Last updated on January 21st, 2020
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Buying new plants regularly can be very expensive and while it seems intimidating at first, you can avoid some of that expense by propagating Jasmine you have already successfully grown.
Propagating hardy Jasmine can be done with two techniques: layering or the use of cuttings. The most successful and simple way is through hardwood cuttings. Hardwood cutting is best done with hardy outdoor varieties of Jasmine between late autumn and winter but the best time is just after leaf drop in autumn or just before bud burst in late winter.
More tender varieties grown in greenhouses or indoor varieties should be done using softwood or semi-ripe cutting which are taken in spring or summer.
How to propagate Jasmine
When to propagate Jasmine
As already mentioned, outdoor varieties of Jasmine are best propagated when you take a hardwood cutting in the wintertime, ideally just after leaf drop. If you have a glasshouse variety or something more tender it is best to take a semi-ripe cutting in the spring or summer.
Taking hardwood cutting from hardy varieties
Growing cutting in pots
Hardwood cuttings are a very reliable way to propagate Jasminium. We recommend growing hardwood cuttings in containers initially and then moved to a prepared area outside or in a larger container once they have established a good root system which is usually the following season, at least 12 months.
Growing cutting outdoors
You can plant cutting outdoors in a sheltered area instead of in pots by digging a trench and putting sand at the bottom and mixing in some garden compost or organic material.
How to take the cutting
When you set about taking your hardwood cuttings from an outdoor jasmine plant, look for healthy shoots that have been grown in the current year. Remove just the soft tip growth. Cut this into sections that are approximately 15cm to 30cm in length. When you cut, you should make a clean cut just above a bud at the top of your plant and do so at a 45-degree angle so that waterfalls off the end without issue.
After that, cut straight across at the base right below either a bud or a pair of buds. Take the lower end of your cutting and dip it into a hormone rooting powder. This powder is important for two reasons. First, it helps to promote root formation. Second, it has a strong fungicide which helps to protect against rot.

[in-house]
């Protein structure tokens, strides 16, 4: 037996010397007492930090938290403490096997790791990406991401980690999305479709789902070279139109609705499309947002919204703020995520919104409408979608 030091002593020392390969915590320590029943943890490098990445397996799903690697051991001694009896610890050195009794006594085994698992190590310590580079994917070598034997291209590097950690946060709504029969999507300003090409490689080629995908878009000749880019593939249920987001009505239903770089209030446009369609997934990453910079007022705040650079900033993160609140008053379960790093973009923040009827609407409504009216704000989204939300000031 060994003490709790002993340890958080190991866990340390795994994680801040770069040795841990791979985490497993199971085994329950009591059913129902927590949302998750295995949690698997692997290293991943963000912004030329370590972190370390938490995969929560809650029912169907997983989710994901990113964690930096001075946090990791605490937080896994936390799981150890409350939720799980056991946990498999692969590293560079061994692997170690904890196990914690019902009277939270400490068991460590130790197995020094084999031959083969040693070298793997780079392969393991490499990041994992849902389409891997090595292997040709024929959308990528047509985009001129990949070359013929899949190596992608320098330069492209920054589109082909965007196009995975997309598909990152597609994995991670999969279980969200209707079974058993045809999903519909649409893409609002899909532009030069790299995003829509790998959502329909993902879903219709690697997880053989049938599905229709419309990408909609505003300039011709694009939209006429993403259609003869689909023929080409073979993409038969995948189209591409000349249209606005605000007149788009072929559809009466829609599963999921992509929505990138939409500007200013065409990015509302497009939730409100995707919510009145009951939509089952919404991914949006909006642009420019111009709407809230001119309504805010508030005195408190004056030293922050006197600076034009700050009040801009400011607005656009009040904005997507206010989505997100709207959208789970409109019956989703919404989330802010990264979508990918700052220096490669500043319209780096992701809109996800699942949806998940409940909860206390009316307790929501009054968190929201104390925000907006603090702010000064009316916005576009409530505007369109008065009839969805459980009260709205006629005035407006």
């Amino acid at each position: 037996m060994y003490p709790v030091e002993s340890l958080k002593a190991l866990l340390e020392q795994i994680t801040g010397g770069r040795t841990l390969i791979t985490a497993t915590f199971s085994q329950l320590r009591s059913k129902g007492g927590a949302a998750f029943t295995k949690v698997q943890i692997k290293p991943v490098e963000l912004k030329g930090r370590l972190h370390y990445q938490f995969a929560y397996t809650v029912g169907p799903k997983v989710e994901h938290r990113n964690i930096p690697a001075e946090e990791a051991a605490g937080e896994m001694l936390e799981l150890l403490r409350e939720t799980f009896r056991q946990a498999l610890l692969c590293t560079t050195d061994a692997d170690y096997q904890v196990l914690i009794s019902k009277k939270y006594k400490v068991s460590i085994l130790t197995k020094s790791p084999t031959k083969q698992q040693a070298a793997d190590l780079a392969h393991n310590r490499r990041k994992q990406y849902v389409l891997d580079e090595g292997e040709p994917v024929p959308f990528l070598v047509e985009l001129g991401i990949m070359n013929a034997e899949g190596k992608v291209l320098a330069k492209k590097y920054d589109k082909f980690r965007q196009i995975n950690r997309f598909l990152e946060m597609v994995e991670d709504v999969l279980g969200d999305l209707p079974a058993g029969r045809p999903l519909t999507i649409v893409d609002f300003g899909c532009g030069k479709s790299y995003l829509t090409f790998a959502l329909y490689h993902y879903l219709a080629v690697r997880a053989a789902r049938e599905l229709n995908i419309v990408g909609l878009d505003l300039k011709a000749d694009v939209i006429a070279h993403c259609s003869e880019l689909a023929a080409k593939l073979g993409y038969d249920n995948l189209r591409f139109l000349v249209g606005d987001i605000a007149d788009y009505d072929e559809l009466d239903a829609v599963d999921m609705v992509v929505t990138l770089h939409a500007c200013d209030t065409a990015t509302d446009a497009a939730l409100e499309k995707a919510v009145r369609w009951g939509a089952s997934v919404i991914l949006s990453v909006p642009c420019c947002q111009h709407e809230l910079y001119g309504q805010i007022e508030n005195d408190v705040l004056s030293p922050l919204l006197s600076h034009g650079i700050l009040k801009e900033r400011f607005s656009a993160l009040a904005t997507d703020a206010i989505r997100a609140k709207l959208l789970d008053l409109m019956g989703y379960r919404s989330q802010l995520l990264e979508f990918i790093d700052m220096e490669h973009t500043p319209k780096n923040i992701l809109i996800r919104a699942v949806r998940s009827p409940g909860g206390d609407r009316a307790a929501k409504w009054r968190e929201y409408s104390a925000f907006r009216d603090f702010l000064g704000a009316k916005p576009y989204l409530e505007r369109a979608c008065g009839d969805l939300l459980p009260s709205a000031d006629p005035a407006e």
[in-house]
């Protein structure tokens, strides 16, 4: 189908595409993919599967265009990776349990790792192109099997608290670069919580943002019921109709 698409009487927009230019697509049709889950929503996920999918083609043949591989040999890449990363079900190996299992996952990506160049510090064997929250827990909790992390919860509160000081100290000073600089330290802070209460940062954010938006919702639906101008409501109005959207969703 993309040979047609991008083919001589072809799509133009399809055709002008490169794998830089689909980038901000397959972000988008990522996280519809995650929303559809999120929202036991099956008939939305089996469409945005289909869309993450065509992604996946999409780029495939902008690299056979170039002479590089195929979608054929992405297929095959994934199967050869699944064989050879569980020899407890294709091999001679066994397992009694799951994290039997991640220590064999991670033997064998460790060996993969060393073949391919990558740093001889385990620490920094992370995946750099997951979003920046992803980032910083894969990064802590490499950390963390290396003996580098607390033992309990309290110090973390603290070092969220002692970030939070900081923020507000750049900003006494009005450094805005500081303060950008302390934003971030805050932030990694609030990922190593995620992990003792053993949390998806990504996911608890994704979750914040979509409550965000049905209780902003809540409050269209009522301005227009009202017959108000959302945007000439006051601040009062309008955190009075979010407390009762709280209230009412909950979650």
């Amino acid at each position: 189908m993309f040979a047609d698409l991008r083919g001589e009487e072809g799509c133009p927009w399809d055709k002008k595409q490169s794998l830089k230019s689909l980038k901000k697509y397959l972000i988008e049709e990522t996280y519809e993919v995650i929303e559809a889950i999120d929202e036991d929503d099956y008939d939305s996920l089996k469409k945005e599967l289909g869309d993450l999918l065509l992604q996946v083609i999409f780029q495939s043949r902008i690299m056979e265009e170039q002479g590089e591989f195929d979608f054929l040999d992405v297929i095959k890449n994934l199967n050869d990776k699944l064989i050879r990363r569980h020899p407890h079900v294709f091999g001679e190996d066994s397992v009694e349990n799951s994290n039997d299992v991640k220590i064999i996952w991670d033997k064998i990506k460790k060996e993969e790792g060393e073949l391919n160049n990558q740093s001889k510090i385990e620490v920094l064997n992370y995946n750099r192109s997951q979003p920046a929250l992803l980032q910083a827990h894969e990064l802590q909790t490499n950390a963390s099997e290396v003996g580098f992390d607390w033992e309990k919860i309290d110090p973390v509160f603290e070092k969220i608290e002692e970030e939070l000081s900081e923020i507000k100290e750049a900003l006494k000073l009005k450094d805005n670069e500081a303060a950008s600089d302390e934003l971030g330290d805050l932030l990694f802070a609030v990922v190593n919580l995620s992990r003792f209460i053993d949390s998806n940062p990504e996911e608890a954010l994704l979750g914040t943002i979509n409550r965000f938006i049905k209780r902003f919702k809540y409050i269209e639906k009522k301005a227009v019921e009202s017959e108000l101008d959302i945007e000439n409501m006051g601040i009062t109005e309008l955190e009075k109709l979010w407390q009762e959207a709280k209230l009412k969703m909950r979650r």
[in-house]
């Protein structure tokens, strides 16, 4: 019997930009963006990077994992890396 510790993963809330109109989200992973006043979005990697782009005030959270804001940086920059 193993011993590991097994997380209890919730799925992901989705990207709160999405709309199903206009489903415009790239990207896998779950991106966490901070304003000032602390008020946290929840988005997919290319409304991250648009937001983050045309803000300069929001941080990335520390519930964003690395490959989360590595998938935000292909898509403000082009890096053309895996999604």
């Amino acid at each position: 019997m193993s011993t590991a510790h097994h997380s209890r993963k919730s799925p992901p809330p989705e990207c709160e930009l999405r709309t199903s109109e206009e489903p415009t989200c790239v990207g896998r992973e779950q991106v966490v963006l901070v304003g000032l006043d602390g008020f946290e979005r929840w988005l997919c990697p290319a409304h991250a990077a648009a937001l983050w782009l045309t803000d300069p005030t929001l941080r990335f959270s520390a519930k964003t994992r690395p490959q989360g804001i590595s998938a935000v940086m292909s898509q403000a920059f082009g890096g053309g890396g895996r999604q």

Prepare the containers in which your hardwood cuttings will be grown and fill them with seed and cutting compost, you can also mix in some grit to improve drainage. Insert your cuttings directly into the pot so that two-thirds of the cutting is below the surface. The roots will form along this stem underground and only one third should be above ground from which the buds will shoot.
Planting cutting outdoors in a trench
If you plant them in a trench, in the ground then the same process is followed, just backfill the trench with compost or other organic material mixed with the garden soil
Step 3 – Optional
This next step is optional as not everyone covers their cutting but some gardeners prefer to, we think it does give slightly better results and stop them from drying out as easy.
When growing your hardwood cuttings in a container, you can choose to cover the containers with something like a plastic cover, a plastic bag, or another plastic cup. You can purchase propagators that have all of these components specially designed for this purpose if you plan on propagating regularly.
If it’s your first time or you’re not sure whether you’re going to stick with it, you can make the most out of whatever materials you have around your home. Just make sure that whatever cover you place and secure over the top of your container does not touch the cutting directly. The point here is to create a miniature greenhouse that keeps everything moist and offers a little protection, with proper exposure to sunlight and just enough moisture that the roots are able to establish themselves. Now the downside here is you need to take the cover off every few days to let the cutting air and to stop the cutting from rotting. This is why you may be better not covering them as they take so long to root naturally but you need to make sure you don’t let them dry out.
Keep the containers in a sheltered area away from direct sunlight but with exposure to dappled light. Make sure they don’t dry out but avoid drenching them too often. Within a few months to 12 months but usually the following autumn, you will have strong enough root systems, which can be tested by waiting until they have good top growth and roots are coming out of the bottom of the pot and once they’re established, you can move them to a larger container or transplant them outside as you see fit the following autumn.